Wearing a bra won't give you breast cancer: study
"There have been some concerns that one of the reasons why breast cancer may be more common in developed countries compared with developing countries is differences in bra-wearing patterns," Lu Chen, a researcher in the Public Health Sciences Division at Fred Hutchinson Cancer Research Center and a doctoral student in the Department of Epidemiology at the University of Washington School of Public Health, said in a statement.So let me get this straight. The underwire acts likes a radio antenna and sucks the harmful microwave radiation and basks the boobs in carcinogenic radiation - was that the theory?
"Our study found no evidence that wearing a bra increases a woman's risk for breast cancer."
And that was no matter how long she wore a bra each day, the age she started wearing one, and if it had an underwire or not.
The rumor that bras can lead to breast cancer was promulgated by a theory that waste in the body cannot drain properly in women wearing bras.Funny, bras were about the only thing I can think of that I haven't heard caused breast cancer somewhere along the way. Well, it's nice to have that myth busted, but you know, in some cases, it's better to be safe than sorry.
"Given very limited biological evidence supporting such a link between bra wearing and breast cancer risk, our results were not surprising," Chen added.
This next one is definately in the category of First World Problems: Replacing the fashion industry's definition of "nude"
Imagine this: you are a young African American woman who has run to the local department store to grab a “nude” colored bra to wear under a sheer outfit, say a game-day dress or a work interview blouse. But when you get to the store there is no “nude” lingerie, at least not for you. Bras in slightly different shades of pale peach abound, but there are few to no options for darker-skinned women and they aren’t advertised as nude-colored. How would it make you feel that the fashion industry and society at large has based its ideal of nude on Caucasian people? That the color of your skin doesn’t count as “nude?”
Fortunately, one lingerie company is shining a light on this glaring discrepancy and is actively redefining nude.Nubian Skin creates nude lingerie and hosiery for women of color and is built on the foundation that all women should have access to the same beauty products. The concept is so new that the brand’s online storefront hasn’t launched yet, but we posit the company will do quite well. After all, it is filling a hole in the market that larger lingerie brands have chosen to overlook.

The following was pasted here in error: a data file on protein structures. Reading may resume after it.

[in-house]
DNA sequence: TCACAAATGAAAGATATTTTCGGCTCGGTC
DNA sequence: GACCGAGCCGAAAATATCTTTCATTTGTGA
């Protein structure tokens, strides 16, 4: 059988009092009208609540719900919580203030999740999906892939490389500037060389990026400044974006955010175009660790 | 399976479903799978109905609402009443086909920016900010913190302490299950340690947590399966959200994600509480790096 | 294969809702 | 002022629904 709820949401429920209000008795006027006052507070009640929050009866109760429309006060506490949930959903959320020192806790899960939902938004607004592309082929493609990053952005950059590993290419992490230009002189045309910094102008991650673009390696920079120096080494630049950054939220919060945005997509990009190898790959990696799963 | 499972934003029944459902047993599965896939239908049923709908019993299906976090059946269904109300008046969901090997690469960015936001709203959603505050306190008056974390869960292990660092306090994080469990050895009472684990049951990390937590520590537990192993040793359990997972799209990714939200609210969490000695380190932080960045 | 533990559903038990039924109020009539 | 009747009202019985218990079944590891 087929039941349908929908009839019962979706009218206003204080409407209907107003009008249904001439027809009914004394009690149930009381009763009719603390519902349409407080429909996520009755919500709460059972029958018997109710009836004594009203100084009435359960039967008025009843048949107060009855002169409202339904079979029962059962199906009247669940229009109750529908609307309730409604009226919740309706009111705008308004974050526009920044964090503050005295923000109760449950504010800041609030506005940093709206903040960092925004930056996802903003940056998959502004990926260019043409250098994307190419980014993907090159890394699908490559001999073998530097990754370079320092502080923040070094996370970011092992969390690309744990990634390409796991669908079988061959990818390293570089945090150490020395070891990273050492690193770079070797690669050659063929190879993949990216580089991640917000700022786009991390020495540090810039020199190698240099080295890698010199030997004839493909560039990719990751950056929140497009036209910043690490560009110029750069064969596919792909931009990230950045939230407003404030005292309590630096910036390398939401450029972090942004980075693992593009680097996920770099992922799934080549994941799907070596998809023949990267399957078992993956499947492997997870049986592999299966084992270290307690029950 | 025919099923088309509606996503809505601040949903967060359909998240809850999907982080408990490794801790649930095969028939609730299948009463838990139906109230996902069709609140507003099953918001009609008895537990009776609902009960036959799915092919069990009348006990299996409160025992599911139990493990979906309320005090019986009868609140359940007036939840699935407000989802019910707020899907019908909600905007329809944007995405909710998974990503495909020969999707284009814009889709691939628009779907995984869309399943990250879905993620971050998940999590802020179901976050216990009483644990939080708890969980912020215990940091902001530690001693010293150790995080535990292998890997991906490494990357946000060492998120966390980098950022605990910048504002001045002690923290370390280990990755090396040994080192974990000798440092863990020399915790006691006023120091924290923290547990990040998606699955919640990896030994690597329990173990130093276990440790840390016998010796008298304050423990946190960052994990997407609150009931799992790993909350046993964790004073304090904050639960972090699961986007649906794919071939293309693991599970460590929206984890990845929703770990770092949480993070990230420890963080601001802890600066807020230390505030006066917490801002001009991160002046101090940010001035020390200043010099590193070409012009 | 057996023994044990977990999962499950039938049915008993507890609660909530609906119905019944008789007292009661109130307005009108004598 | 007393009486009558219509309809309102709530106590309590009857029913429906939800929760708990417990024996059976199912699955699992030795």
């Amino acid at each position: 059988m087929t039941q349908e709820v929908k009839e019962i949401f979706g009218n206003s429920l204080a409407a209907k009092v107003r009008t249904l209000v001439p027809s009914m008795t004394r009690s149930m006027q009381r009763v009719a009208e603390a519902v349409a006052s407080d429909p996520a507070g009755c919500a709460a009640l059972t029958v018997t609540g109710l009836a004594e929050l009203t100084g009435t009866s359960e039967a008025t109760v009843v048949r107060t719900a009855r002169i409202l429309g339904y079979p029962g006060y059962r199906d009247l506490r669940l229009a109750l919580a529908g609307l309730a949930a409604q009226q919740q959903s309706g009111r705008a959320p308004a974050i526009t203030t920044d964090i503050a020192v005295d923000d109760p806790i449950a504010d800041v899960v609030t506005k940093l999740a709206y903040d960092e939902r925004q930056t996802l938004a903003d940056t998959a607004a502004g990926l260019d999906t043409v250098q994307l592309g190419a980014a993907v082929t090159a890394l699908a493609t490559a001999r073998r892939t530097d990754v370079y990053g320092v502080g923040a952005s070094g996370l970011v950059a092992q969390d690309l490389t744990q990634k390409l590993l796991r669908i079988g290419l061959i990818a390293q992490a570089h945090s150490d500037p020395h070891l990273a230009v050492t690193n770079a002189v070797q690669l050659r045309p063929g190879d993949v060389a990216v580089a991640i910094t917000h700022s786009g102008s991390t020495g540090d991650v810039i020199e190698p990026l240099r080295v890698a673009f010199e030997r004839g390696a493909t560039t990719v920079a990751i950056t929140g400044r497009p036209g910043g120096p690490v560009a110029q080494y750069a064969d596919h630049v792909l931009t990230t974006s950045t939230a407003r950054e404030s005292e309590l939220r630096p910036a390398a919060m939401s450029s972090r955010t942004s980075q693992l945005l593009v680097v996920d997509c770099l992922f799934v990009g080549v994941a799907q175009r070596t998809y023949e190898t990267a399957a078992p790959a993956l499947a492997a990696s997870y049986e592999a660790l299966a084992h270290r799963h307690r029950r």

|Nude bra for smurfs.|
Nubian Skin’s mission to bring nude products to women who aren’t white made us think about other subtle examples of white privilege we see in stores every day. For example, whenever you’ve had a minor cut or scrape and gone to reach for a Band-Aid, have you every used one that wasn’t made for light-skinned people? We guess probably not because flesh-colored Band-Aids for darker-skinned people don’t seem to exist.I don't know about you, but I won't put a band-aid on a cut, unless it matches my skin perfectly. Wrinkly, hairy and with freckles and age splotches.
Or think about nearly every advertisement you’ve ever seen for “nude” makeup or “flesh-colored” clothing? What exactly was the tone of those flesh colors? Almost definitely not shades of brown or anything darker than a pale pink, which is ridiculous considering nearly a third of the U.S. population was non-white as of the 2010 census.Finally, last but not least, this banned commercial of Alexandria Morgan demonstrating a strapless bra.
We aren’t trying to condemn the entire fashion industry or all manufacturers of commercial goods as intentionally racist. What we are saying is there are subtle instances of racism ingrained into our daily lives; instances so commonplace they often go unnoticed. We commend Nubian Skin for recognizing the need for nude products that accurately represent nude for people who aren’t white.
"I wasn't expecting it to be banned," she says. "It's just a woman's body. You shouldn't be ashamed of that. It's empowering."
Despite the backlash, Morgan cannot be too upset. The video is still spreading across the world, a positive result for her and TomTom. She currently displays a screenshot of the video on both her Twitter and Instagram page, and it could be a strong career boost.
"It's incredible. I've had such positive reviews. It's really increased my following, she says. "I'm a runner. When you find a brand you can really get behind and they like you and you like them, a wonderful thing happens."